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Becoming a pilot, whether commercial or private, is a rewarding challenge. The academic side of flight training can be demanding and requires arduous study. Beyond that, the pilot must be able to practically apply his/her training the dynamics of piloting an aircraft. Successfully becoming a pilot requires an innate personal skill set that must be part of the pilot’s personality. The Federal Aviation Administration has identified these skills.
Pilots must have the ability to differentiate between essential and nonessential information concerning the act of flying and have a sense of perceptual recognition (the ability to focus on essential information). Additionally, pilots must also have a sense of selective perception (the ability to visually focus despite numerous distractions).
The ability to logically and quickly assess situations is imperative to flying aircraft. Logical reasoning is ability to practically evaluate a set of actions based upon given information. When flying aircraft, the pilot is required to navigate, communicate and operate the aircraft in a possibly changing environment. All of these processes require the ability to logically assess and think through any given situation.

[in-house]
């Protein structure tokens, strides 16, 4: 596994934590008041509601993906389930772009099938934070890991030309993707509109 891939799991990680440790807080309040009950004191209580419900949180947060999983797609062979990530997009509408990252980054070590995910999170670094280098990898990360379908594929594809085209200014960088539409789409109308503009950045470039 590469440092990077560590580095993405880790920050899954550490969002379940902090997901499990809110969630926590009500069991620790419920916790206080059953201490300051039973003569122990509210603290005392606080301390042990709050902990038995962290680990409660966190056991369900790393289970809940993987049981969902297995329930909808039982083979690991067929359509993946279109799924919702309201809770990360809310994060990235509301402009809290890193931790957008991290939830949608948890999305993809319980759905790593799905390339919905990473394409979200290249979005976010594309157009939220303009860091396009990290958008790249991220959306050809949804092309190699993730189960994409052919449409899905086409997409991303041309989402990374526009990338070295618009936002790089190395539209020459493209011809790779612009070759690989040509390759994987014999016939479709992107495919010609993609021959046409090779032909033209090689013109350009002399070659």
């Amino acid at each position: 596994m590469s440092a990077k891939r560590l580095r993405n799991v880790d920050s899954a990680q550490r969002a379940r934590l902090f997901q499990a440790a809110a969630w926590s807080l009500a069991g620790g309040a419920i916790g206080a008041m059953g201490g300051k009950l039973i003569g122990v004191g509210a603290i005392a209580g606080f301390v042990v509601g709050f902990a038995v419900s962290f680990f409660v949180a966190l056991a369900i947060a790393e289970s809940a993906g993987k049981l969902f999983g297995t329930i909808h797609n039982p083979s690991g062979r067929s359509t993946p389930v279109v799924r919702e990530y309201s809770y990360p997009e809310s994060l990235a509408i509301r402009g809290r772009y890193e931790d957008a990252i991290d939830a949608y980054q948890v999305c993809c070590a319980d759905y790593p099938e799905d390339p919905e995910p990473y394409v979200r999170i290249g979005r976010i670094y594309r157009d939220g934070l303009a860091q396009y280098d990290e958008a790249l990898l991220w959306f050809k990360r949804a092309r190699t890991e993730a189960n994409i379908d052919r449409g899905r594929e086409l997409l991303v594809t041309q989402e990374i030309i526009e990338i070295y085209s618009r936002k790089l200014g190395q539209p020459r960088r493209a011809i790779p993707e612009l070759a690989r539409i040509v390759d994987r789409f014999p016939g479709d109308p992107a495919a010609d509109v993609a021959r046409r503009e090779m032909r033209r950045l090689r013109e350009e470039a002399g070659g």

Communication is an integral part of safely flying an aircraft. A working knowledge of vocabulary and a high degree of word fluency is necessary to successfully become a pilot.
Peter Timm has been writing since 2002 for both print and online publications. Timm earned a Bachelor of Arts from the New York Institute of Technology in 2008 and emerged a technically astute writer.